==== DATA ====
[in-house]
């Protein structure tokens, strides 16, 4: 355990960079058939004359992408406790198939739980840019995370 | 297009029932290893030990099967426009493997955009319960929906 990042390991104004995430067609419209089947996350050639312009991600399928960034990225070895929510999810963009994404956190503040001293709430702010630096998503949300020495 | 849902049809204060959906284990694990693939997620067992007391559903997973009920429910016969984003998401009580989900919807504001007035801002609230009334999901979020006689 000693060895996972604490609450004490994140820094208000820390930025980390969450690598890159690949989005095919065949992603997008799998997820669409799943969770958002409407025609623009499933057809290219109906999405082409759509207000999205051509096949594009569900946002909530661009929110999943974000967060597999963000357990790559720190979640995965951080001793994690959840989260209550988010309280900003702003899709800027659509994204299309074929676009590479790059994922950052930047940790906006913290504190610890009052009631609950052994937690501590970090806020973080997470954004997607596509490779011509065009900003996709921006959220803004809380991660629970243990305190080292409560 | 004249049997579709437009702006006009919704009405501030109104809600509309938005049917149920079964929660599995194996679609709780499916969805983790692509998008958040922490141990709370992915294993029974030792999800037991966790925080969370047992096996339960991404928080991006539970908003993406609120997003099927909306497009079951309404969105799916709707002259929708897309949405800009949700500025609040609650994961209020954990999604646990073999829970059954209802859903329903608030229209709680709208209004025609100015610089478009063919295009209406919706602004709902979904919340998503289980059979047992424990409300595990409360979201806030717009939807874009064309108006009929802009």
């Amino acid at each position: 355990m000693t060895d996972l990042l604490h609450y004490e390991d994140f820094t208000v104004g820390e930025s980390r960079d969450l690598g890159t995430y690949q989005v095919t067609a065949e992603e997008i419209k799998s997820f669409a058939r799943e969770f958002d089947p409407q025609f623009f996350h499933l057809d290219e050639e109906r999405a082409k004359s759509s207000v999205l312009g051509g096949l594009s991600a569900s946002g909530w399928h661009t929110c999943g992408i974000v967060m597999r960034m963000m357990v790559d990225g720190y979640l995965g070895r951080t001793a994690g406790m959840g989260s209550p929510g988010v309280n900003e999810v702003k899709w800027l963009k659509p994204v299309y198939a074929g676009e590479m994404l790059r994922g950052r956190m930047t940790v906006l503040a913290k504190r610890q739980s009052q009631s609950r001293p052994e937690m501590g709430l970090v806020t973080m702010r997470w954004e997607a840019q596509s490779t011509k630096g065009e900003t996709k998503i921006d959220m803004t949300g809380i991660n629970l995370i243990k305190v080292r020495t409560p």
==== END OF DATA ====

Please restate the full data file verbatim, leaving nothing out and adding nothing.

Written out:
[in-house]
């Protein structure tokens, strides 16, 4: 355990960079058939004359992408406790198939739980840019995370 | 297009029932290893030990099967426009493997955009319960929906 990042390991104004995430067609419209089947996350050639312009991600399928960034990225070895929510999810963009994404956190503040001293709430702010630096998503949300020495 | 849902049809204060959906284990694990693939997620067992007391559903997973009920429910016969984003998401009580989900919807504001007035801002609230009334999901979020006689 000693060895996972604490609450004490994140820094208000820390930025980390969450690598890159690949989005095919065949992603997008799998997820669409799943969770958002409407025609623009499933057809290219109906999405082409759509207000999205051509096949594009569900946002909530661009929110999943974000967060597999963000357990790559720190979640995965951080001793994690959840989260209550988010309280900003702003899709800027659509994204299309074929676009590479790059994922950052930047940790906006913290504190610890009052009631609950052994937690501590970090806020973080997470954004997607596509490779011509065009900003996709921006959220803004809380991660629970243990305190080292409560 | 004249049997579709437009702006006009919704009405501030109104809600509309938005049917149920079964929660599995194996679609709780499916969805983790692509998008958040922490141990709370992915294993029974030792999800037991966790925080969370047992096996339960991404928080991006539970908003993406609120997003099927909306497009079951309404969105799916709707002259929708897309949405800009949700500025609040609650994961209020954990999604646990073999829970059954209802859903329903608030229209709680709208209004025609100015610089478009063919295009209406919706602004709902979904919340998503289980059979047992424990409300595990409360979201806030717009939807874009064309108006009929802009």
């Amino acid at each position: 355990m000693t060895d996972l990042l604490h609450y004490e390991d994140f820094t208000v104004g820390e930025s980390r960079d969450l690598g890159t995430y690949q989005v095919t067609a065949e992603e997008i419209k799998s997820f669409a058939r799943e969770f958002d089947p409407q025609f623009f996350h499933l057809d290219e050639e109906r999405a082409k004359s759509s207000v999205l312009g051509g096949l594009s991600a569900s946002g909530w399928h661009t929110c999943g992408i974000v967060m597999r960034m963000m357990v790559d990225g720190y979640l995965g070895r951080t001793a994690g406790m959840g989260s209550p929510g988010v309280n900003e999810v702003k899709w800027l963009k659509p994204v299309y198939a074929g676009e590479m994404l790059r994922g950052r956190m930047t940790v906006l503040a913290k504190r610890q739980s009052q009631s609950r001293p052994e937690m501590g709430l970090v806020t973080m702010r997470w954004e997607a840019q596509s490779t011509k630096g065009e900003t996709k998503i921006d959220m803004t949300g809380i991660n629970l995370i243990k305190v080292r020495t409560p």